But opposition lawmakers, critics of the government, and ordinary citizens have denounced the proposal on the grounds that it brings no immediate benefit to Sri Lanka. Leader of the Opposition Sajith Premadasa, for instance, questioned the need for such a campaign at a time when people are reeling from grinding austerity measures, including a highly unpopular Value-Added Tax, which has led to massive price hikes nearly everywhere, and on every item.
Predictably, the move has also been condemned as hypocritical: while forcing Sri Lankans to practice economies at home, the government is doing the exact opposite abroad, and what’s worse, as the country’s leading political and foreign policy commentator Dr. Dayan Jayatilleka observed, in a conflict that is “not our fight.”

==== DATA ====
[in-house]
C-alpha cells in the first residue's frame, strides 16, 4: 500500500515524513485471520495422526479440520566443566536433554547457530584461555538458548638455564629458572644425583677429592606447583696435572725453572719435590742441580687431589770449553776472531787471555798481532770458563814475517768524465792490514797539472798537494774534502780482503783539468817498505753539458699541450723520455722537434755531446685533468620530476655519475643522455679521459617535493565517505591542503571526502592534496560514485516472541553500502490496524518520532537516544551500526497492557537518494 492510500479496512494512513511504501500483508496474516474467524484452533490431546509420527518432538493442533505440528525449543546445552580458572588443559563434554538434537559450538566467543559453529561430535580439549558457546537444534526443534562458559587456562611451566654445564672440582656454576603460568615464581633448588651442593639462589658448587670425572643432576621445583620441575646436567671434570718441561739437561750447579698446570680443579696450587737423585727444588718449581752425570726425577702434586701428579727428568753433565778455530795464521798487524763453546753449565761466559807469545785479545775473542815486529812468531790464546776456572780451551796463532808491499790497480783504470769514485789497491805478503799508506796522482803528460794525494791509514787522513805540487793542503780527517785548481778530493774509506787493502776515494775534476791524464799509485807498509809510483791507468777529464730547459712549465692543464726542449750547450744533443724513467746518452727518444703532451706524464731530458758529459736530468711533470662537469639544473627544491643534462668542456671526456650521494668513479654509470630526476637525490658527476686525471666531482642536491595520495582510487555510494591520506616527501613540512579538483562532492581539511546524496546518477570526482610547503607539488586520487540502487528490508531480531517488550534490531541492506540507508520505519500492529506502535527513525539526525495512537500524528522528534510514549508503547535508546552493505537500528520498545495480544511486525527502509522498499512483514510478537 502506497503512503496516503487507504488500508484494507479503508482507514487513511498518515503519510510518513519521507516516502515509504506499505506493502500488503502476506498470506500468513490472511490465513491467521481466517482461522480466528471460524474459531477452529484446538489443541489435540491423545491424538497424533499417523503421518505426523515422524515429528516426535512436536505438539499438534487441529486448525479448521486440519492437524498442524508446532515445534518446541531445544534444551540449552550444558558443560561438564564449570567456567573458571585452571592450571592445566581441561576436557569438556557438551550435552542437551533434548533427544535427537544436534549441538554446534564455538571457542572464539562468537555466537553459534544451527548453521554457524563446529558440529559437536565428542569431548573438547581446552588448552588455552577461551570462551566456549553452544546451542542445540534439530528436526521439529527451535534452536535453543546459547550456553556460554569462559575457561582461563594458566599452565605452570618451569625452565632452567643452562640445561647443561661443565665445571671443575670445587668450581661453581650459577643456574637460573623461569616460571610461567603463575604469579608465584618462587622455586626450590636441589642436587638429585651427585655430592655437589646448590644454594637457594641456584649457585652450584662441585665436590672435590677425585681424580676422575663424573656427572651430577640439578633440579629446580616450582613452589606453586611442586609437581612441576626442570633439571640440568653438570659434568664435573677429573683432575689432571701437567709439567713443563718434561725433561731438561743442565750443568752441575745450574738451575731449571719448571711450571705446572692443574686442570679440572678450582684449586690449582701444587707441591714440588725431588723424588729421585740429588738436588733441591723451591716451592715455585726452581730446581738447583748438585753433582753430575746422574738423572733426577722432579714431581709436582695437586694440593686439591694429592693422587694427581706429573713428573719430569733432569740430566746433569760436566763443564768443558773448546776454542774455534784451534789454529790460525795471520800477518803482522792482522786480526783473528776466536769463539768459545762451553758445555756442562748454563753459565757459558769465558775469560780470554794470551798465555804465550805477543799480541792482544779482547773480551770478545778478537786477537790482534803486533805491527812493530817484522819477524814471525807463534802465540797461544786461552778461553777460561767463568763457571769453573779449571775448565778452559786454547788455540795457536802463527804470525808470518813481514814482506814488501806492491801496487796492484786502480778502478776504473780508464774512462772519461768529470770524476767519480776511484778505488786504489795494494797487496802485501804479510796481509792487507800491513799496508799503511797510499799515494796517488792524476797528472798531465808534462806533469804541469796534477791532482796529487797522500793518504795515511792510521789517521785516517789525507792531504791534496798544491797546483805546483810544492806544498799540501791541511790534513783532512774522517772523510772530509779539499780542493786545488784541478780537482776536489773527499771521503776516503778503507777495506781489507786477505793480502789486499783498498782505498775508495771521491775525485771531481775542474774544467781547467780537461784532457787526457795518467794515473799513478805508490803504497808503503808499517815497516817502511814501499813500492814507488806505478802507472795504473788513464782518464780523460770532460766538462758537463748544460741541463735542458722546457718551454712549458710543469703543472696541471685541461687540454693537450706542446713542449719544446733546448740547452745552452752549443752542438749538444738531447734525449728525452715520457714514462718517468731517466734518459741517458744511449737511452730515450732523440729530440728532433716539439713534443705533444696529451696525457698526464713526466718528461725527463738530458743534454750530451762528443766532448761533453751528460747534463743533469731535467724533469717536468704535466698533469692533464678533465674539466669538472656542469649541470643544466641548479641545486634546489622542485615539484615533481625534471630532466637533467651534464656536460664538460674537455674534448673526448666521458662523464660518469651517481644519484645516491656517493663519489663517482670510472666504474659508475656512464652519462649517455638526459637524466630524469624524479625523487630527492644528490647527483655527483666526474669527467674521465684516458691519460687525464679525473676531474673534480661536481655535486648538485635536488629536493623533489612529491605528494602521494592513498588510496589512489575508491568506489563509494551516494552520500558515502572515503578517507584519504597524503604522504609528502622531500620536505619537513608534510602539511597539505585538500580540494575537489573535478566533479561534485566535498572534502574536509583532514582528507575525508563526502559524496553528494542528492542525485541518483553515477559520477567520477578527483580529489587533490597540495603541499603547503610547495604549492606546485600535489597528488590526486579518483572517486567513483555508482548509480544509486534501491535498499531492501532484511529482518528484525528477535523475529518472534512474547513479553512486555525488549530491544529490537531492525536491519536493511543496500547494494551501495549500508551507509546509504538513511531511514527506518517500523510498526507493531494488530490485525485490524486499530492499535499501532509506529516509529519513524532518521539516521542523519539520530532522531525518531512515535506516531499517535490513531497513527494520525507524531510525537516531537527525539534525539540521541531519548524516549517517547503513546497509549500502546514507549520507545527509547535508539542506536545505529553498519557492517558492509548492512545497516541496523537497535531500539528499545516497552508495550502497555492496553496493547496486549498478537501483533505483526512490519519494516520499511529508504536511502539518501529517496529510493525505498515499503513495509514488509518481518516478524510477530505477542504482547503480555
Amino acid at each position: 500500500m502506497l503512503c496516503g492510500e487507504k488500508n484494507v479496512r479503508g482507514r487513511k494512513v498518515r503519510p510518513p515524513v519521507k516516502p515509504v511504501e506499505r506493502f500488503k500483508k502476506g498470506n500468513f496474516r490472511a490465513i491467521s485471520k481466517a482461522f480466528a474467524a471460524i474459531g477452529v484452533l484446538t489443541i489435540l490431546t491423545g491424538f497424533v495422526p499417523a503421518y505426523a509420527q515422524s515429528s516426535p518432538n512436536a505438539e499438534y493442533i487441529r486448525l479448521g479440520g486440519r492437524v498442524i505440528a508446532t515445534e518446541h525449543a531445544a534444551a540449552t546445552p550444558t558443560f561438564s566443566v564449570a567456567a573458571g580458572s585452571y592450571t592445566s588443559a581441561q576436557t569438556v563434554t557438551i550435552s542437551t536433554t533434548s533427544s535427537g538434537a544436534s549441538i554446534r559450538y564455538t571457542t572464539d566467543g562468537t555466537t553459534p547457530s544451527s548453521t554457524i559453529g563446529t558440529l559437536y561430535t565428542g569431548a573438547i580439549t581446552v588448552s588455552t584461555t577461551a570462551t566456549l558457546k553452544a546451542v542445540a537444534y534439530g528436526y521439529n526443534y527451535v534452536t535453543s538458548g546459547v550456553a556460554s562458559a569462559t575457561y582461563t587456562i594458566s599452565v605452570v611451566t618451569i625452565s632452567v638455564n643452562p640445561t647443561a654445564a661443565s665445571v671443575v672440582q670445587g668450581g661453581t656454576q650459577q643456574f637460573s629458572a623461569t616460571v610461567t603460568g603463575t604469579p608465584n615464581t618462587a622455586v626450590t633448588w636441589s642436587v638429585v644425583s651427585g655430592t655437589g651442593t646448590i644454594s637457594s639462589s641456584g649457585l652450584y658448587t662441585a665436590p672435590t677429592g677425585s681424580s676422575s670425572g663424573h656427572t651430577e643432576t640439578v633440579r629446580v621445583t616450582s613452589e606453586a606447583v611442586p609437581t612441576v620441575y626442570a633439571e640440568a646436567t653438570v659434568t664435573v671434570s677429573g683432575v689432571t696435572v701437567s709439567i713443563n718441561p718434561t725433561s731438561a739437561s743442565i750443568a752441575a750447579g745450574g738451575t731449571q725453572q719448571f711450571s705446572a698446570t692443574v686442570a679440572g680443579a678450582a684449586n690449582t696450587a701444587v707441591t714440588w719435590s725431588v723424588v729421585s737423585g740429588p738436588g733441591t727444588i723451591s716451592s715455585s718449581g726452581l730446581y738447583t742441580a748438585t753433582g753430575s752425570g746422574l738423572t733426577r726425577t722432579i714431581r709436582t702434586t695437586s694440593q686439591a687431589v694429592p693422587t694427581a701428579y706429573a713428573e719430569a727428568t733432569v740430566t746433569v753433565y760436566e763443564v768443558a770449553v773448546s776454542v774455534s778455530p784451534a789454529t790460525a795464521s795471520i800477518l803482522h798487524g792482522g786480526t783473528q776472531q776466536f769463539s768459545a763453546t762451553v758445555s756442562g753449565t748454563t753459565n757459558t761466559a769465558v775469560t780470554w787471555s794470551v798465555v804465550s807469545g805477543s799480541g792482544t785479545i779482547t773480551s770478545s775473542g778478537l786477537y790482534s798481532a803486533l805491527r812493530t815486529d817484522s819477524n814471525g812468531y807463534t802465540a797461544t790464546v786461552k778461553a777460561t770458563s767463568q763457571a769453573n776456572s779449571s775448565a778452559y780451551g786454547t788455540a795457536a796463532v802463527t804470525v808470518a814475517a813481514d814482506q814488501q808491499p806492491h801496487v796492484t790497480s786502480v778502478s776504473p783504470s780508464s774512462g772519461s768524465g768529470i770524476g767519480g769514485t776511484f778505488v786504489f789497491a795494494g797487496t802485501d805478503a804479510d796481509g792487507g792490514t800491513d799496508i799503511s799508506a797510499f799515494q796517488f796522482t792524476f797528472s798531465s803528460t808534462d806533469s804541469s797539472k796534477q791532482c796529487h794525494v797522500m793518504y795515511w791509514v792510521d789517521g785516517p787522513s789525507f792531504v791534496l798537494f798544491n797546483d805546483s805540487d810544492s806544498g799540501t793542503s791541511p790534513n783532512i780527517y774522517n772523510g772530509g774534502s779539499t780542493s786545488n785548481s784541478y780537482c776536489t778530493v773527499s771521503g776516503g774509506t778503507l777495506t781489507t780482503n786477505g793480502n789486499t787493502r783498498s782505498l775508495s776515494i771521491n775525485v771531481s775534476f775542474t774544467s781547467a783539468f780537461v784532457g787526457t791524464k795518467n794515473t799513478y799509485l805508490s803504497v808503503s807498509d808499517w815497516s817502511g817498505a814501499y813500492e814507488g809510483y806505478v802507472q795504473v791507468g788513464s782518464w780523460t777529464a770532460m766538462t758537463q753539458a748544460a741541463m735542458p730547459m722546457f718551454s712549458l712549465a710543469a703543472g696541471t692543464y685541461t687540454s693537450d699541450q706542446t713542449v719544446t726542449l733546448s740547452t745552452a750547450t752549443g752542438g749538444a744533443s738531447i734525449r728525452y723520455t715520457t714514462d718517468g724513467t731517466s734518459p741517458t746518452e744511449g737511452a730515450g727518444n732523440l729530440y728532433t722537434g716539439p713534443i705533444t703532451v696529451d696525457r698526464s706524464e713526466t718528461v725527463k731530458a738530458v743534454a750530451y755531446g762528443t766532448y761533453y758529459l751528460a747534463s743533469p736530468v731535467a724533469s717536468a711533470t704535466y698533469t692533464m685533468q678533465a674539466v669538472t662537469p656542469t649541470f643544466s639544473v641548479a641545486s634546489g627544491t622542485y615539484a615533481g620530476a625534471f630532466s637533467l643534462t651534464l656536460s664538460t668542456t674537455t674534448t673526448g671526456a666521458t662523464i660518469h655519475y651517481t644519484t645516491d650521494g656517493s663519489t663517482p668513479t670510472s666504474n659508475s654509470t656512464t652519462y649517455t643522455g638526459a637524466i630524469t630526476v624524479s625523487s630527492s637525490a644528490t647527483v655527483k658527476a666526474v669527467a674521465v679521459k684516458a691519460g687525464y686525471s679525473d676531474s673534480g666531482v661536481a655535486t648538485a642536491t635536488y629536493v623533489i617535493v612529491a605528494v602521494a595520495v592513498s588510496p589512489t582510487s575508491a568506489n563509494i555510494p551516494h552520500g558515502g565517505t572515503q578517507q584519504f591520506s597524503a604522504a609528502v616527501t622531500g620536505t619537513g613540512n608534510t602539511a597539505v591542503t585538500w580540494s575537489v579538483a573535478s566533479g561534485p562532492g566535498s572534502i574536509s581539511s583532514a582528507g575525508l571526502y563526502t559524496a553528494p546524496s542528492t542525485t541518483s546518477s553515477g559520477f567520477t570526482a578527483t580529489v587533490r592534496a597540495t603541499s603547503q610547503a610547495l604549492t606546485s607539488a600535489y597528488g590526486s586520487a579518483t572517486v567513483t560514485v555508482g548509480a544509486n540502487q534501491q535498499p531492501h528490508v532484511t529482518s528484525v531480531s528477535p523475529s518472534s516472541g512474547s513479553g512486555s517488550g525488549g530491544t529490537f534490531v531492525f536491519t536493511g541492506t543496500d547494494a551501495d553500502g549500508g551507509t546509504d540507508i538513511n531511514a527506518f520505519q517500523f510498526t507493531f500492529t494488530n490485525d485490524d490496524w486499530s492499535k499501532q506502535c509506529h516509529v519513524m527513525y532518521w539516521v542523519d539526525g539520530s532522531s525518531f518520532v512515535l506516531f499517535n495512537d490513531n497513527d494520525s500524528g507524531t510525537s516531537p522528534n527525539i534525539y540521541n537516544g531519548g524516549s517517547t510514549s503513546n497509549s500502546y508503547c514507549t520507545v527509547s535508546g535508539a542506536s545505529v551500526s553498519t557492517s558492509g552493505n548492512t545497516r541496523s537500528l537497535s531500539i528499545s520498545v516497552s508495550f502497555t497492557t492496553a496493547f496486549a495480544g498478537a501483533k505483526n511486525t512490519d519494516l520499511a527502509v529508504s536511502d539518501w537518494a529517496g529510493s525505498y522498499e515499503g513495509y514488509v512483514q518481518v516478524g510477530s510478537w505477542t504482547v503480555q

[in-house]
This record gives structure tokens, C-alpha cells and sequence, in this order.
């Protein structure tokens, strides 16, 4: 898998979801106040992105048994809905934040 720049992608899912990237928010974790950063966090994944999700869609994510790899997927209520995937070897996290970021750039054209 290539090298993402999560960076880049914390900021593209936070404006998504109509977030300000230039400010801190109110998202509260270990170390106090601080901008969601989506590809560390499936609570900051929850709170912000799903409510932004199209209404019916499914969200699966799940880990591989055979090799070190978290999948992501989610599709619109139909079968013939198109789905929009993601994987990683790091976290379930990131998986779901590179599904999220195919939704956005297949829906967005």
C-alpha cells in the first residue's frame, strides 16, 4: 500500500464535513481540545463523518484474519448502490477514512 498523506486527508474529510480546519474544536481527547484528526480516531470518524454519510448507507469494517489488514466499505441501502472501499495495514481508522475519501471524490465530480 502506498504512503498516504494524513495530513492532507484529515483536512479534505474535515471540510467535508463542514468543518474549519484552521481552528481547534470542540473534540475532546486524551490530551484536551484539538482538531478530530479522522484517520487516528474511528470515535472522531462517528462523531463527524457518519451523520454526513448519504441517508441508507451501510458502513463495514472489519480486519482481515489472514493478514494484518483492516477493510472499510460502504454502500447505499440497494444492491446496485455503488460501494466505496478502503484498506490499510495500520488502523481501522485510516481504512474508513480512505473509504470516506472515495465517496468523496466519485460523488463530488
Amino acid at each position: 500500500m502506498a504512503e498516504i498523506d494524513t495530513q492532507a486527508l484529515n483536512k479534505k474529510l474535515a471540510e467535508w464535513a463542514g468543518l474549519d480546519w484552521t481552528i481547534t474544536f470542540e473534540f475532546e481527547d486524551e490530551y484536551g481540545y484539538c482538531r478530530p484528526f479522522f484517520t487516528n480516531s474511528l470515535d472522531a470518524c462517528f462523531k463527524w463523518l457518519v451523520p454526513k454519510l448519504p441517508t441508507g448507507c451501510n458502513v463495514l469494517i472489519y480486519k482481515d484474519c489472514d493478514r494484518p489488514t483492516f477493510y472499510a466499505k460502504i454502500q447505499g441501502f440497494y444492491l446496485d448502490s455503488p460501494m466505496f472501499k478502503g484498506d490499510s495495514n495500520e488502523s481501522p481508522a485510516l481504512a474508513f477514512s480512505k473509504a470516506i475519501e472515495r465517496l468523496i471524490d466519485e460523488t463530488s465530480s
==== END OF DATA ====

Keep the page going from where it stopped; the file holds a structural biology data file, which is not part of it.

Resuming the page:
According to political researcher and archivist Uthpala Wijesuriya, however, the problem hasn’t just to do with cost, but also with capability. While there has been no shortage of supporters of the proposal who confidently point at the Sri Lanka Navy’s past successes, including its operations against illegal drug peddling in the Arabian Sea and its supposedly untarnished historical record, the Navy relies almost exclusively on vessels gifted by foreign governments that have the latest capabilities.
“The question in that sense isn’t whether we have money for these kinds of operations, but whether we have the capabilities we need and if not, who is going to give them to us,” Wijesuriya argued.
This is a valid concern. On the other hand, though, former Chief Hydrographer of the Sri Lankan Navy Rear Admiral Y. N. Jayarathna (Retd.) sees the proposal as a massive investment opportunity for the country’s military. He pointed out that Sri Lanka’s OPVs require equipment like thermal cameras and stabilized platforms, and argued that the government’s decision could spur investments in such “operational necessities.”